🔼The name Eliehoenai: Summary
- Unto Yahu Are Mine Eyes, God The Lord Of My Eyes
- From (1) the word אל ('el), God or indicating motion toward, (2) the divine name יהו (yahu), and (3) the noun עין ('ayin), eye or fountain.
🔼The name Eliehoenai in the Bible
There are two men with the graceful name Eliehoenai in the Bible, although this name is nearly the same as the names Elioenai and Elienai. The men named Eliehoenai are:
- The seventh of seven sons of Meshelemiah, son of Kore, who was one of the gatekeepers of the tabernacle during the reign of king David (1 Chronicles 26:3).
- A son of Zerahiah, of the family of Pahath-moab, who returned from the Babylonian exile together with Ezra and 200 of his family members (Ezra 8:4).
🔼Etymology of the name Eliehoenai
The name Eliehoenai appears to consist of several elements and scholars don't wholly agree on which ones those are. But most seem to agree that the central part is יהו (yahu), which is a truncated form of the familiar Tetragrammaton יהוה, YHWH, or Yahweh, the name of the Lord.
The part in front of יהו (yahu) may be אל (El), the prominent Canaanite deity whose name became applied to the God of Israel, or the common abbreviation of Elohim, the genus God. But it may also be אל ('el), the preposition that expresses motion towards someone or something (or frankly any of the similar words listed below):
In names אל ('el) usually refers to אלהים ('elohim), that is Elohim, or God, also known as אלה ('eloah). In English, the words 'God' and 'god' exclusively refer to the deity but in Hebrew the words אל ('l) and אלה ('lh) are far more common and may express approach and negation, acts of wailing and pointing, and may even mean oak or terebinth.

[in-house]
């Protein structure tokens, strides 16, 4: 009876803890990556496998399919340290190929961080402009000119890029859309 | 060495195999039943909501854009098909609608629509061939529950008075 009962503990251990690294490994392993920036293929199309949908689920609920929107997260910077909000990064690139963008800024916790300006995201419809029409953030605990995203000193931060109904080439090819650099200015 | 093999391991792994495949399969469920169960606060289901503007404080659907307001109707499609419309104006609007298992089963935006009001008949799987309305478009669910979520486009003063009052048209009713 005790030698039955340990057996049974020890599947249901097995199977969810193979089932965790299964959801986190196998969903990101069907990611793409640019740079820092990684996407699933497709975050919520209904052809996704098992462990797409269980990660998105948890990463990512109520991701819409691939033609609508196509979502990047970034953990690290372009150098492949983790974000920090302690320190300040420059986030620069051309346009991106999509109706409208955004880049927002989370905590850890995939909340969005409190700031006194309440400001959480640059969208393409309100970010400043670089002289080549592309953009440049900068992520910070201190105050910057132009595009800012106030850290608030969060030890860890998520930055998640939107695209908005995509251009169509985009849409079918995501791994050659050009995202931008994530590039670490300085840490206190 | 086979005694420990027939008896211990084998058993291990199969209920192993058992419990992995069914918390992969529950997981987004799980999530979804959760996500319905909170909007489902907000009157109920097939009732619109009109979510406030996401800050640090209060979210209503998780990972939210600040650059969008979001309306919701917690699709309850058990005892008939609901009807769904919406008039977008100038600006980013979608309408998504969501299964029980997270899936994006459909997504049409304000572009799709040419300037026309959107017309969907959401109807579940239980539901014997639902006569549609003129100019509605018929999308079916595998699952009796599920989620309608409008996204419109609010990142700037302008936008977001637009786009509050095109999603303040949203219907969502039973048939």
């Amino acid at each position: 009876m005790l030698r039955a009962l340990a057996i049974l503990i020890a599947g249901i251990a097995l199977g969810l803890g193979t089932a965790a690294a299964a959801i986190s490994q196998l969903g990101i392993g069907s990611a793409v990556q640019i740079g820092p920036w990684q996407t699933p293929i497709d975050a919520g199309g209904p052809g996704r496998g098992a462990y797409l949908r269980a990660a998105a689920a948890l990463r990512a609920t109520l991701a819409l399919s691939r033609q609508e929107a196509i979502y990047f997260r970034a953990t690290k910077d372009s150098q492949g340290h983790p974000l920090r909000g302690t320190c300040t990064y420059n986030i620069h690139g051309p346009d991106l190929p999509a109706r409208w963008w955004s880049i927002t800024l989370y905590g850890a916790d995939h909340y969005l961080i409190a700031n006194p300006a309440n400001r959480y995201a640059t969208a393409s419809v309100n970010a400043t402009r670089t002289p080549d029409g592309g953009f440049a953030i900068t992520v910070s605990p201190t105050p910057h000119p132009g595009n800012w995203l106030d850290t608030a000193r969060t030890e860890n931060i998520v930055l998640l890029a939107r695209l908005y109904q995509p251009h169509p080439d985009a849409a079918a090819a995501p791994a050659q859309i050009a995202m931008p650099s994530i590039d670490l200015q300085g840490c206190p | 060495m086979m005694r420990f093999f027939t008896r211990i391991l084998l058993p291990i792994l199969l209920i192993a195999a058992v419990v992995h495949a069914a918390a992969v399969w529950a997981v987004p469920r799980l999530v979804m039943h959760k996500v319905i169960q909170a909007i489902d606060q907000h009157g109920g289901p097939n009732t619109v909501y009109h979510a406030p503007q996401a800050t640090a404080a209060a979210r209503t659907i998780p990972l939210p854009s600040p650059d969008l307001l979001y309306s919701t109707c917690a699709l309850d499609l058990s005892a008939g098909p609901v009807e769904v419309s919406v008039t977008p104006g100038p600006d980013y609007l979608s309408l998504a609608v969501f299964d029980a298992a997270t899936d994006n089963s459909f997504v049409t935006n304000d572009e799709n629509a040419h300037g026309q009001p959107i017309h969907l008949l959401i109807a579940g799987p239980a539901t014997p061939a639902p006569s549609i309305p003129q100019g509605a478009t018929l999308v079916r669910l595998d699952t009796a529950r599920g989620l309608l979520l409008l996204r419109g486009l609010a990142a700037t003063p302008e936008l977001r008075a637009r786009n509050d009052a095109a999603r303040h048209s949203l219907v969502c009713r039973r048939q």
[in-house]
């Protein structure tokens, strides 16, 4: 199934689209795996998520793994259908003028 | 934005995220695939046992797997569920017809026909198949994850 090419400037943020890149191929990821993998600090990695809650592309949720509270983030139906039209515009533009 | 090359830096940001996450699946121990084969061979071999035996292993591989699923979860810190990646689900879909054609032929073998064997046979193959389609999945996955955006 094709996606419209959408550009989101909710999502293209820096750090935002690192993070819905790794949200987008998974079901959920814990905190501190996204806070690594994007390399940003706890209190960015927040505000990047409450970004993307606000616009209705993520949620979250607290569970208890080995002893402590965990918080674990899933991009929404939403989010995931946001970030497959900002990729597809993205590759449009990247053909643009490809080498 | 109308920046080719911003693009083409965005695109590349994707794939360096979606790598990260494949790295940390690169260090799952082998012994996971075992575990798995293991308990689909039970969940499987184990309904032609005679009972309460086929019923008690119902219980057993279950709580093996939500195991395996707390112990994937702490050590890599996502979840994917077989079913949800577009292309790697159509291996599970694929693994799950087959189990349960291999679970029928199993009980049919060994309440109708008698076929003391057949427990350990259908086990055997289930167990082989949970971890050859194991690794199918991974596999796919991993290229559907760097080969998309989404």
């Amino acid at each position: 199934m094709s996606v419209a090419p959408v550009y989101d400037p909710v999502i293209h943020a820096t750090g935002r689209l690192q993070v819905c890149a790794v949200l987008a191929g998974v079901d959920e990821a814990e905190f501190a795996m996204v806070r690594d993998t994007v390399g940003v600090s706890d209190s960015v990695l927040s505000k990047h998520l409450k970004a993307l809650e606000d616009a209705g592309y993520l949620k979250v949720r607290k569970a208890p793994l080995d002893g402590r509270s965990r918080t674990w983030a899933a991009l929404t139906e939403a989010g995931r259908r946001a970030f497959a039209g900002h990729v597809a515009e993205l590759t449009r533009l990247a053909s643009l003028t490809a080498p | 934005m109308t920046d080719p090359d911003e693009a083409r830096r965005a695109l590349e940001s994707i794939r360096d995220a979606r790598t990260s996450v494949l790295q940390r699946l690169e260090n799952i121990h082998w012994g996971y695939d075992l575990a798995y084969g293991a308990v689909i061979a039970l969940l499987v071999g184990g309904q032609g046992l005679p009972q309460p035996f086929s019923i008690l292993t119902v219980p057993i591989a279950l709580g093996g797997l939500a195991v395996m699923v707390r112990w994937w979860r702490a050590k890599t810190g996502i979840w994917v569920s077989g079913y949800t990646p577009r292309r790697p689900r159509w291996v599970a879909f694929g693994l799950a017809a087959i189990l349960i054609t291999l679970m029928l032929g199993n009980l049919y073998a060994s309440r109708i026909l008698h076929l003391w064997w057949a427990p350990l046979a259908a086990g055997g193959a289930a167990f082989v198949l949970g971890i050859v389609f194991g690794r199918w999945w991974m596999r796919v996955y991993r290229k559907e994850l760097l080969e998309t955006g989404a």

The final part of our name comes from עין ('ayin), which may mean eye or fountain:
The noun עין ('ayin) means both eye and fountain, well or spring. This might be explained by noting that the eye produces water in the form of tears, but perhaps more so in that water and light were considered deeply akin (see our article on the verb נהר, nahar, both meaning to shine and to flow). In that sense, the eye was considered a fountain that watered the outward face with water and the internal mind with light. Verb עין ('in) means to eye or regard. Noun מעין (ma'yan) describes a place with a spring.
For a meaning of the name Eliehoenai, BDB Theological Dictionary takes the אל-part to be the particle of motion and reads Unto Yahu Are Mine Eyes.
Alfred Jones (Dictionary of Old Testament Proper Names) acknowledges no difference between the names Eliehoenai and Elioenai and interprets the אל-part of both as being El or short for Elohim and reads God The Lord Of My Eyes for both.
NOBSE Study Bible Name List appears to erroneously translate yahu with God (better, or at least consistent would be Lord) and proposes Toward God Are My Eyes.